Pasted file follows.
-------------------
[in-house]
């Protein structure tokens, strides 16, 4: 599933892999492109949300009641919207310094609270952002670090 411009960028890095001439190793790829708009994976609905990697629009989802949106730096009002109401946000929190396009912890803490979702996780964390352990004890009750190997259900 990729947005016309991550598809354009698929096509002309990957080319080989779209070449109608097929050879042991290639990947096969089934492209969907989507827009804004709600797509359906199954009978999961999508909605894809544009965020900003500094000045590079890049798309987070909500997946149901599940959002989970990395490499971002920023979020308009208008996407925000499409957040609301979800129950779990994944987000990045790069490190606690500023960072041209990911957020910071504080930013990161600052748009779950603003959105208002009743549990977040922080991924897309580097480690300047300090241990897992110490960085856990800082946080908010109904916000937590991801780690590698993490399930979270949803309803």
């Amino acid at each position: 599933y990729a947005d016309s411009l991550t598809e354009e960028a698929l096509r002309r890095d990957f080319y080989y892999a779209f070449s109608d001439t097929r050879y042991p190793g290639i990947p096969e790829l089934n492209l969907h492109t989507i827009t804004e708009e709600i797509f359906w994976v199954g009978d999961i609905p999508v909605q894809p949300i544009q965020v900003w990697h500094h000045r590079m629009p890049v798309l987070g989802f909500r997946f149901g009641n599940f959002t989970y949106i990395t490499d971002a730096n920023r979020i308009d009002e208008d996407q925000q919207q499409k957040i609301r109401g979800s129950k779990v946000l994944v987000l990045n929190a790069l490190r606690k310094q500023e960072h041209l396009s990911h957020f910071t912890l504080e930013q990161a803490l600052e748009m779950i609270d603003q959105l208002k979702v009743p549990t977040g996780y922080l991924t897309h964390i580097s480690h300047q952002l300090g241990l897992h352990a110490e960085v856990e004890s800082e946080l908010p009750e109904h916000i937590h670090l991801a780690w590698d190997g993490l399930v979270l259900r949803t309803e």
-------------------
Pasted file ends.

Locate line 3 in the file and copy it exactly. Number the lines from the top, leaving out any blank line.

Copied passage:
């Amino acid at each position: 599933y990729a947005d016309s411009l991550t598809e354009e960028a698929l096509r002309r890095d990957f080319y080989y892999a779209f070449s109608d001439t097929r050879y042991p190793g290639i990947p096969e790829l089934n492209l969907h492109t989507i827009t804004e708009e709600i797509f359906w994976v199954g009978d999961i609905p999508v909605q894809p949300i544009q965020v900003w990697h500094h000045r590079m629009p890049v798309l987070g989802f909500r997946f149901g009641n599940f959002t989970y949106i990395t490499d971002a730096n920023r979020i308009d009002e208008d996407q925000q919207q499409k957040i609301r109401g979800s129950k779990v946000l994944v987000l990045n929190a790069l490190r606690k310094q500023e960072h041209l396009s990911h957020f910071t912890l504080e930013q990161a803490l600052e748009m779950i609270d603003q959105l208002k979702v009743p549990t977040g996780y922080l991924t897309h964390i580097s480690h300047q952002l300090g241990l897992h352990a110490e960085v856990e004890s800082e946080l908010p009750e109904h916000i937590h670090l991801a780690w590698d190997g993490l399930v979270l259900r949803t309803e």